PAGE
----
Accent on the news
By Adam Gerchick '13
Like students in many of Amherst's other "writing-attentive" courses, Sara Abrahams ’14 and her 12 classmates in Spanish 199: “Spanish Composition” have authored frequent essays and are completing final papers. But the students of lecturer Victoria Maillo's Spanish class have also contended with a different kind of assignment: reporting the news.**
Victoria Maillo guides her students through a discussion about cultural perceptions of "el bario," during a Wednesday afternoon class.
This semester, Maillo and her class launched El Periódico en español, an online Spanish-language newspaper covering Amherst-related and international news and offering students’ views on a variety of topics. Maillo assigns students to write articles or editorials for each of the digital paper’s 16 sections, which cover everything from economics to travel to crime (including a translated version of the college crime blotter). The section “Tiempo libre” (“Free time”), discusses the college’s social scene. For each assignment, Maillo also assigns students as section editors.
Hosted by the college as a blog within Amherst’s website, the paper serves three principal purposes: to educate Maillo’s students on the culture and politics of the Hispanic world, to develop those students’ proficiency in Spanish-language writing and to provide an additional media outlet to Spanish-speaking readers affiliated with the Amherst community.
That last role particularly appealed to Chris Dale ’14 when Maillo introduced the project. “I felt [the newspaper] could serve as a bridge for the Spanish-speaking community between The Amherst Student [the main student newspaper] and major news outlets, covering both campus and worldwide news,” he says.
Maillo found her inspiration for the project in The Kaimin, the multilingual newspaper of the University of Montana, where Maillo taught from 1995 to 1999. “[In] every issue, the newspaper published a page in a different language, with the translation in English. Spanish was one of the languages taught [at the university] and the most popular, and we got a page every month.”
After spending eight years in Europe, Maillo arrived at Amherst in 2007. Two years ago, she urged Haley Castro ’11, then the editor-in-chief of The Student and a student in Maillo’s Spanish 01 section, to publish at least some of the paper’s content in both English and Spanish. After Castro declined the suggestion, citing the logistical difficulties of translating stories in little time, the lecturer decided to launch a media project with her own class.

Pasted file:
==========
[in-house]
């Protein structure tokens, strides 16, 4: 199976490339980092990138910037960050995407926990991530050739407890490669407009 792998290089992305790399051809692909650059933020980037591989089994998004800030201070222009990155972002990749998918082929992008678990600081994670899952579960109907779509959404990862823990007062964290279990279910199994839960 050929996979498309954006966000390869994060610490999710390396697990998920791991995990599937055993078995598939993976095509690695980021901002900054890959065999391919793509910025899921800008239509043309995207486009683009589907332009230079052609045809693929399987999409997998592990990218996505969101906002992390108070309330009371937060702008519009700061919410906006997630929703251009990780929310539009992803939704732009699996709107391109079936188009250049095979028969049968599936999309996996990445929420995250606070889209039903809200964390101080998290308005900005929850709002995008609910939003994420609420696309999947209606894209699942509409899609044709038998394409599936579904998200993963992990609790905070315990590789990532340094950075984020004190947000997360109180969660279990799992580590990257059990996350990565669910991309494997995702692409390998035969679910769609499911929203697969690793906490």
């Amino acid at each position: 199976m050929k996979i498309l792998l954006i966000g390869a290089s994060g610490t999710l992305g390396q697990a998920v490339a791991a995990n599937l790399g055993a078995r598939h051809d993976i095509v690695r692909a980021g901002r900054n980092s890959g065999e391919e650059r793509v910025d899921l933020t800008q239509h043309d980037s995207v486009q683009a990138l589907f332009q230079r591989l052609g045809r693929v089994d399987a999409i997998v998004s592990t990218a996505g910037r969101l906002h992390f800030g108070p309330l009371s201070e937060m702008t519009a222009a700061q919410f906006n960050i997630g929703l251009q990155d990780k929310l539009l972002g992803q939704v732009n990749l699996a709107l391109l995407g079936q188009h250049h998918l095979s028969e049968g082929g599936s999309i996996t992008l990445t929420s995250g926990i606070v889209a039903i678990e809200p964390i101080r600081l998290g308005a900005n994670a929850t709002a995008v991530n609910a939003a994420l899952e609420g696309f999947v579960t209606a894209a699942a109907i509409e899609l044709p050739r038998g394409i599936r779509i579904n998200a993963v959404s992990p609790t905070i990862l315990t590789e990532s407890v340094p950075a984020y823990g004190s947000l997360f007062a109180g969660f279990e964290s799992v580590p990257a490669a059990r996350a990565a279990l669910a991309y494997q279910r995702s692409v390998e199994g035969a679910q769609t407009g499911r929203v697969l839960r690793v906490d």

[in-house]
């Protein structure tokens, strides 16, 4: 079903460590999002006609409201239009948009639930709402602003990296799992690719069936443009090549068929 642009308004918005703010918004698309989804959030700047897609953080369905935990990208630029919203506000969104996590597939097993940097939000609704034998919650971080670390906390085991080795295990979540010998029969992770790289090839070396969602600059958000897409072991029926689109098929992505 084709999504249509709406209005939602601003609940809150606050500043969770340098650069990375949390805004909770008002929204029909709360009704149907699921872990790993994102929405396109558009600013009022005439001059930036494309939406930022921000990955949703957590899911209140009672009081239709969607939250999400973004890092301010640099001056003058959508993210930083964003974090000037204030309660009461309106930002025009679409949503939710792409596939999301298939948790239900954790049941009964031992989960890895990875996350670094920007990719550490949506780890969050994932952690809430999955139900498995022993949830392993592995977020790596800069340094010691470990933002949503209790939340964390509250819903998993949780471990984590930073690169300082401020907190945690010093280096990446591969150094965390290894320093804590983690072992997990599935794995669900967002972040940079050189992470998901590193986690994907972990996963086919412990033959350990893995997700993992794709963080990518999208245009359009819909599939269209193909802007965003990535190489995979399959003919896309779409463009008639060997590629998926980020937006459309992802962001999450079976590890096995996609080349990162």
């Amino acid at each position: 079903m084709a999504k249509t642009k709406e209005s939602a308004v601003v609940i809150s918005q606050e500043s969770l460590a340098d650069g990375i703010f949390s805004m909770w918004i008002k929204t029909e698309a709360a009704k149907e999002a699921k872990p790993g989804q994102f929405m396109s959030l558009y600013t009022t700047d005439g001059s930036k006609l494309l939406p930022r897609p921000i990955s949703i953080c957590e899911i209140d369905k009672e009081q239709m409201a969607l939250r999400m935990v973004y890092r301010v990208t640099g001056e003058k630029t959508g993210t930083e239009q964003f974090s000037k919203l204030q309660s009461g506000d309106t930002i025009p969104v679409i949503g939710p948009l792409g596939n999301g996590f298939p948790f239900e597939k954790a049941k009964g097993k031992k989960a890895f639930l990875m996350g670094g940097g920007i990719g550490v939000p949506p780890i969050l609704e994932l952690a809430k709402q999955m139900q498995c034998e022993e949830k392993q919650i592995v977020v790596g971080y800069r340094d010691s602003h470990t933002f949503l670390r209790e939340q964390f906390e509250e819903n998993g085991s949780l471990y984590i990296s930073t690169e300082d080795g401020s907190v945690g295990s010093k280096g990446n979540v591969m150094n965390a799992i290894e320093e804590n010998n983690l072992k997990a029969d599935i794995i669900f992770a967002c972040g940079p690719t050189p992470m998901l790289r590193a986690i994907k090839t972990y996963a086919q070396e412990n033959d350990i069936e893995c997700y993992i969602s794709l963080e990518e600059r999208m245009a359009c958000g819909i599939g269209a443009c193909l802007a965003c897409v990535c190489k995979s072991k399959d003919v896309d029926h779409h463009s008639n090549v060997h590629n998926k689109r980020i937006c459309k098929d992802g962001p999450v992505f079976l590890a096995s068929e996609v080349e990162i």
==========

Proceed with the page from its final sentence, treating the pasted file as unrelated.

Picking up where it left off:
Maillo acknowledges that one motivation for replacing the standard series of essay assignments with the paper concept stemmed from her observation that students often find foreign-language assignments repetitive and uninteresting, a sentiment several of her students acknowledged.
“In foreign language courses, it is hard to find a balance between interesting essay topics and ones which fall within the bounds of students’ language skills,” says Abrahams.
In contrast, El Periódico “is a great channel … to practice my writing,” says Jeannette Ortega ’14: “I’m writing about relevant, current events.”
Though the class does not track how many visitors access the newspaper’s site, Maillo says her students are encouraged by the comments that readers have posted to the site. “We receive many comments for every issue, all them in Spanish, not always from people on campus but also from people around the world who find the newspaper blog [while] searching the Web," she says.
Buoyed by the publication's success, Maillo has also launched a weekly Spanish-language program on the college’s radio station, WAMH, and has made plans to expand the Periódico project to other Spanish classes. Mi radio es su radio (“My Radio is Your Radio”) airs from 6 p.m. to 8 p.m. Thursdays and features a core group of five of Maillo’s students reading stories, performing on instruments and playing their favorite Latin songs—all while speaking in Spanish.
As for El Periódico, Maillo intends to expand the project to her Spanish 212 course, “Hispanic World: Past, Present and Future” next semester. She further hopes to incorporate the paper’s production into every Spanish course offered by the college next academic year.
From her students’ reactions to the project, Maillo can expect a warm reception to her efforts. Concludes Abrahams, “[She] has discovered a way to engage us in the writing process while connecting us to the Spanish-speaking communities on and off this campus.”
**The first paragraph of this story corrects two mistakes in the original version, which misstated Maillo's title and incorrectly reported that her students complete no essay assignments. We regret these errors.